Tuesday, October 21, 2008

Ending Like Detroit

The city of Detroit has the highest repossession rate for a major city in the US, with real-estate owned (REO) homes—that is, homes repossessed by banks or mortgage holders—at 3.7 percent in 2007. Cleveland, Ohio came in a close second with a 3 percent REO rate.

The social reality behind these figures is illustrated by a recent sale of a foreclosed home in Detroit. In September, a modest two-story single-family home on Detroit’s east side near the Detroit City Airport sold for one dollar. Less than two years ago, in November 2006, the same home sold for $65,000.

The one-dollar sale of the Detroit house even made the Sunday Times of London, which recently ran a piece titled “America’s Darkest Fear: to end up like Detroit.”

Toshiana noted the absence of the most basic services in the city of Detroit. “We don’t even have a grocery store anymore.”

She continued, “You actually have to go back to the early ’90s to see when all this started to happen. I could tell you a couple blocks I lived on in Detroit that I watched gradually torn down. They were really nice when I was there, but what happened? One place, I came back five years after I had moved, just to visit. I could not believe what had happened. The place was a mess; the houses were in terrible shape.

A 2006 Association of Community Organizations for Reform Now (ACORN) report, “The Impending Rate Shock,” singled out Detroit as one of the cities likely to experience a housing disaster.

ACORN should know: National non-profit ACORN Housing has been providing free housing counseling to low and moderate income homebuyers since 1987. We have opened HUD-certified, Fannie Mae-approved housing counseling offices across the US, helping over 50,000 families to achieve homeownership. ACORN Housing provides one-on-one mortgage loan counseling, first-time homebuyer classes, and helps clients obtain affordable mortgages through our unique lending partnerships.

----- The biggest problem for cities and towns like Detroit and Cleveland goes beyond the loss of jobs and bad loans. Detroit is a fine example of almost 40 years of government social programs helped along by NGO's. Detroit is a good example of what government and/or "program" dependency does to people.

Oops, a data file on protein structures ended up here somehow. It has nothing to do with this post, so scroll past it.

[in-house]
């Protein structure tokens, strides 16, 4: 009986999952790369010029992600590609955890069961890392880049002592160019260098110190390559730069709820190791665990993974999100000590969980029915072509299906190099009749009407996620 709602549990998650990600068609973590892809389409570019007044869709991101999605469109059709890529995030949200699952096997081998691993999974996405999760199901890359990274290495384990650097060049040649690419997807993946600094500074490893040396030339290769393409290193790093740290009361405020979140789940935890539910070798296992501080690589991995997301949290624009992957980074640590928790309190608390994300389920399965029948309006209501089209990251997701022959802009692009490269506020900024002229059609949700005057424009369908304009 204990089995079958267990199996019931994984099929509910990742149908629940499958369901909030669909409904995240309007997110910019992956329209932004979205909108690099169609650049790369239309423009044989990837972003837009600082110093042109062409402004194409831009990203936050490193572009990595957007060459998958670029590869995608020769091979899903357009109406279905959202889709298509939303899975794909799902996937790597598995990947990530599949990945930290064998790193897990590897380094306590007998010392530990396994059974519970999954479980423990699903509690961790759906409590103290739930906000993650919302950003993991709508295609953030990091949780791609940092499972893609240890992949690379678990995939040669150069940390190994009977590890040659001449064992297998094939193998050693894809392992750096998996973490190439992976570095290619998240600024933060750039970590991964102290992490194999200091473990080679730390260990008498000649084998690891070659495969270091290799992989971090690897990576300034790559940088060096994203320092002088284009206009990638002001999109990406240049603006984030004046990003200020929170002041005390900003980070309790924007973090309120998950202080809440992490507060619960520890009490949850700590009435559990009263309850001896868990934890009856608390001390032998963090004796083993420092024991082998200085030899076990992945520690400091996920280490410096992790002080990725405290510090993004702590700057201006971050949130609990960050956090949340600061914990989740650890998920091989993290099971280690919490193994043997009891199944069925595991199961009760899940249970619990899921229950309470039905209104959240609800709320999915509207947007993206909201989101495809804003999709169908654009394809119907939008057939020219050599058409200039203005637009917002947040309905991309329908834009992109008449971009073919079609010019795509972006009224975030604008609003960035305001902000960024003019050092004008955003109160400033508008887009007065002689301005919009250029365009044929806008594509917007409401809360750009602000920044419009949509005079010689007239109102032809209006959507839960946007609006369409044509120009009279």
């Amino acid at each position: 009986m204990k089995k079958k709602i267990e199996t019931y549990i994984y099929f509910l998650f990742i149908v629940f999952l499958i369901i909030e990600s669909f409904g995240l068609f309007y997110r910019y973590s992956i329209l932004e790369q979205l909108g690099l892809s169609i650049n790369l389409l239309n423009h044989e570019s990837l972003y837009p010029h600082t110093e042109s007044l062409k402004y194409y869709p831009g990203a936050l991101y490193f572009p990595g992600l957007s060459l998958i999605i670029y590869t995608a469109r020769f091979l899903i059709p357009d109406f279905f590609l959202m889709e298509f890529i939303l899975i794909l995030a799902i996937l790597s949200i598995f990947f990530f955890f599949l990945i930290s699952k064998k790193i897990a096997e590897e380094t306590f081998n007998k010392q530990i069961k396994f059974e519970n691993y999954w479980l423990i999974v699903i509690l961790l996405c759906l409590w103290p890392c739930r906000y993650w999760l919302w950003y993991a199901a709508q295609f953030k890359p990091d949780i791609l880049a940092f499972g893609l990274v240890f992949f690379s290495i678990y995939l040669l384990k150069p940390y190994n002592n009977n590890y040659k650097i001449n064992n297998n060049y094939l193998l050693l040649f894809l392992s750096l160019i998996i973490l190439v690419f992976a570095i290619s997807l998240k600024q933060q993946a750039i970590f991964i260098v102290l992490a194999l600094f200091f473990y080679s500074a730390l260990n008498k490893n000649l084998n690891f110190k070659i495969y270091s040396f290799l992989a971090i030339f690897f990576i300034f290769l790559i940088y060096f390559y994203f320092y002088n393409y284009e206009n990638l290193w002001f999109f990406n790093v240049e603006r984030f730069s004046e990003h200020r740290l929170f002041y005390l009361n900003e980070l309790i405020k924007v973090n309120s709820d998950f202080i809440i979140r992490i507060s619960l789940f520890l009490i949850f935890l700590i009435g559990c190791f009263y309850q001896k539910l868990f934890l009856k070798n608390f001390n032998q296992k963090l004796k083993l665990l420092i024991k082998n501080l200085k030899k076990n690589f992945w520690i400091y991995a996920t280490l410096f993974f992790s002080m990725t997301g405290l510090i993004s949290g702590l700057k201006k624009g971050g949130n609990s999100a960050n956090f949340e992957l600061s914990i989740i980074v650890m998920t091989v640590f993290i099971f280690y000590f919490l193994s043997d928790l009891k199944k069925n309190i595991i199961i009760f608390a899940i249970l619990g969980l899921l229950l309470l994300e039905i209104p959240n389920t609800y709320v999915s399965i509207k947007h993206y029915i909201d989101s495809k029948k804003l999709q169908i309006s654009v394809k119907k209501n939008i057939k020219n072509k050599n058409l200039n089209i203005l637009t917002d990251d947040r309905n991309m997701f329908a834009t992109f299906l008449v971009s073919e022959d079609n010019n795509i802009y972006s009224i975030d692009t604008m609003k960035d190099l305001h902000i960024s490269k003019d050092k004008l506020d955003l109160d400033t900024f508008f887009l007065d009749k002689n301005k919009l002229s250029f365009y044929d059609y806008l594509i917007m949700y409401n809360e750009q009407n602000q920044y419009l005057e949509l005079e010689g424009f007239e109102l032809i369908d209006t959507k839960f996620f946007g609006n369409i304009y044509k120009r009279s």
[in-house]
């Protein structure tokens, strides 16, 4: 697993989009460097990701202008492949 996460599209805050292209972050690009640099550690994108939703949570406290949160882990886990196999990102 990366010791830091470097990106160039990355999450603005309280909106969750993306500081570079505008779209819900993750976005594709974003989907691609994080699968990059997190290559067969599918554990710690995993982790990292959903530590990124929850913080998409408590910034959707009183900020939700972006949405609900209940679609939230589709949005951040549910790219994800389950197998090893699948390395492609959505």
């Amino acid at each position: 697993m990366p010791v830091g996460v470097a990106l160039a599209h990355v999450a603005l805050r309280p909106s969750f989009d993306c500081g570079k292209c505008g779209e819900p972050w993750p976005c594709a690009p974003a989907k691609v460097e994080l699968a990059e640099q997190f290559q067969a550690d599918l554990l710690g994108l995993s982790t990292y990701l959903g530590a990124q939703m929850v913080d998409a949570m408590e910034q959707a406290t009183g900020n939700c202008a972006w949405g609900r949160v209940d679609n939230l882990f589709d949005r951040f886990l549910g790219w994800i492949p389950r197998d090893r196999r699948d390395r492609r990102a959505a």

I have known a dozen former homeowners locally who when they receive a few thousand dollars in tax refunds each year would not put it aside for mortgage payments, not spend a dime on upkeep, preferring instead to buy plasma screens, down payment on a new car to be repo-ed in 6 months, a trip to the river casinos, expensive clothes, and paying off some of the predatory payday loan places they cannot seem to avoid.

I remember when parents got up and made breakfast for their kids. I remember when parents packed school lunches. I remember when couples saved to buy a home and would go without a color TV if that's what it took to make the mortgage payments. I remember when gambling was penny-ante poker for my uncles around the kitchen table. I remember when to borrow between paychecks was something a self-respecting person would not do. Back in the "old days" when Big Daddy was an aging relative and not the Government.

You can blame the government, the liberals, the conservatives, the war, or globalization or some conspiracy of reptilians - but the basic problem is the US is going on it's third generation of a large class of people who believe the "good life" should be free and provided by the government, because for much of their lives it's been easy come/easy go. And that is exactly why so many are missing out on the good life - they're waiting for someone or something to provide it to them.

Americans may have wants, dreams, needs, but they have no pride - that's the social reality.

(BTW - note that Detroit/MI is heavily democratic/progressive as is long-time Cleveland congressman Kucinich. What does that tell you?)

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